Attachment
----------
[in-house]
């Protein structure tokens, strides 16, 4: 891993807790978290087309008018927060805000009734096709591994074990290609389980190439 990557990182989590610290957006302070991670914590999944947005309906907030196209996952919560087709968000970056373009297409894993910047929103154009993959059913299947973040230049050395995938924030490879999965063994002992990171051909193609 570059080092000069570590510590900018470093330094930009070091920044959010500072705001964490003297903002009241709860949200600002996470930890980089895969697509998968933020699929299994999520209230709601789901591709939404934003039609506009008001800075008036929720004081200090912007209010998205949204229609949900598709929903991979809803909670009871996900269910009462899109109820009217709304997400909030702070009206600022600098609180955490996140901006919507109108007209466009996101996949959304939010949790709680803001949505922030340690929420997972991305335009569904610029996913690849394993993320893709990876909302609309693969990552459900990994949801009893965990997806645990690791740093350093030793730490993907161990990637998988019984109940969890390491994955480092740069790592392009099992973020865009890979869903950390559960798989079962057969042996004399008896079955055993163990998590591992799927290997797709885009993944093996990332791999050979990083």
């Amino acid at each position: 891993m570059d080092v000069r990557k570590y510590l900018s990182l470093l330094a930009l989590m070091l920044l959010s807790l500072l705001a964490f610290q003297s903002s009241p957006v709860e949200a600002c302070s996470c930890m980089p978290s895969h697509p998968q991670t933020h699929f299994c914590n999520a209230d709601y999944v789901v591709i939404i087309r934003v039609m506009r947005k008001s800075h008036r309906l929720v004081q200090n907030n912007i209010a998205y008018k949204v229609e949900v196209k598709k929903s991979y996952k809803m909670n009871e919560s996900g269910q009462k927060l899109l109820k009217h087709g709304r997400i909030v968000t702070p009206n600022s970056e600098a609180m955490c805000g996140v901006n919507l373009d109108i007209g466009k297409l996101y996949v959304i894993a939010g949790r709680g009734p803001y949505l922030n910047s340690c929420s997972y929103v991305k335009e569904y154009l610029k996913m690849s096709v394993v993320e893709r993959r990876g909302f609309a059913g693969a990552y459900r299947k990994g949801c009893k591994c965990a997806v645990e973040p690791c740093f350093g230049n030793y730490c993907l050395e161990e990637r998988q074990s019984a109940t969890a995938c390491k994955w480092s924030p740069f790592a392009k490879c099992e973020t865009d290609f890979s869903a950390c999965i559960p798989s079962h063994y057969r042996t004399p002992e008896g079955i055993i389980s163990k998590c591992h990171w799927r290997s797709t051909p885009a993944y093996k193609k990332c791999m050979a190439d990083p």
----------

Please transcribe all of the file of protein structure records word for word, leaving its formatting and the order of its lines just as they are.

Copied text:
[in-house]
């Protein structure tokens, strides 16, 4: 891993807790978290087309008018927060805000009734096709591994074990290609389980190439 990557990182989590610290957006302070991670914590999944947005309906907030196209996952919560087709968000970056373009297409894993910047929103154009993959059913299947973040230049050395995938924030490879999965063994002992990171051909193609 570059080092000069570590510590900018470093330094930009070091920044959010500072705001964490003297903002009241709860949200600002996470930890980089895969697509998968933020699929299994999520209230709601789901591709939404934003039609506009008001800075008036929720004081200090912007209010998205949204229609949900598709929903991979809803909670009871996900269910009462899109109820009217709304997400909030702070009206600022600098609180955490996140901006919507109108007209466009996101996949959304939010949790709680803001949505922030340690929420997972991305335009569904610029996913690849394993993320893709990876909302609309693969990552459900990994949801009893965990997806645990690791740093350093030793730490993907161990990637998988019984109940969890390491994955480092740069790592392009099992973020865009890979869903950390559960798989079962057969042996004399008896079955055993163990998590591992799927290997797709885009993944093996990332791999050979990083």
């Amino acid at each position: 891993m570059d080092v000069r990557k570590y510590l900018s990182l470093l330094a930009l989590m070091l920044l959010s807790l500072l705001a964490f610290q003297s903002s009241p957006v709860e949200a600002c302070s996470c930890m980089p978290s895969h697509p998968q991670t933020h699929f299994c914590n999520a209230d709601y999944v789901v591709i939404i087309r934003v039609m506009r947005k008001s800075h008036r309906l929720v004081q200090n907030n912007i209010a998205y008018k949204v229609e949900v196209k598709k929903s991979y996952k809803m909670n009871e919560s996900g269910q009462k927060l899109l109820k009217h087709g709304r997400i909030v968000t702070p009206n600022s970056e600098a609180m955490c805000g996140v901006n919507l373009d109108i007209g466009k297409l996101y996949v959304i894993a939010g949790r709680g009734p803001y949505l922030n910047s340690c929420s997972y929103v991305k335009e569904y154009l610029k996913m690849s096709v394993v993320e893709r993959r990876g909302f609309a059913g693969a990552y459900r299947k990994g949801c009893k591994c965990a997806v645990e973040p690791c740093f350093g230049n030793y730490c993907l050395e161990e990637r998988q074990s019984a109940t969890a995938c390491k994955w480092s924030p740069f790592a392009k490879c099992e973020t865009d290609f890979s869903a950390c999965i559960p798989s079962h063994y057969r042996t004399p002992e008896g079955i055993i389980s163990k998590c591992h990171w799927r290997s797709t051909p885009a993944y093996k193609k990332c791999m050979a190439d990083p």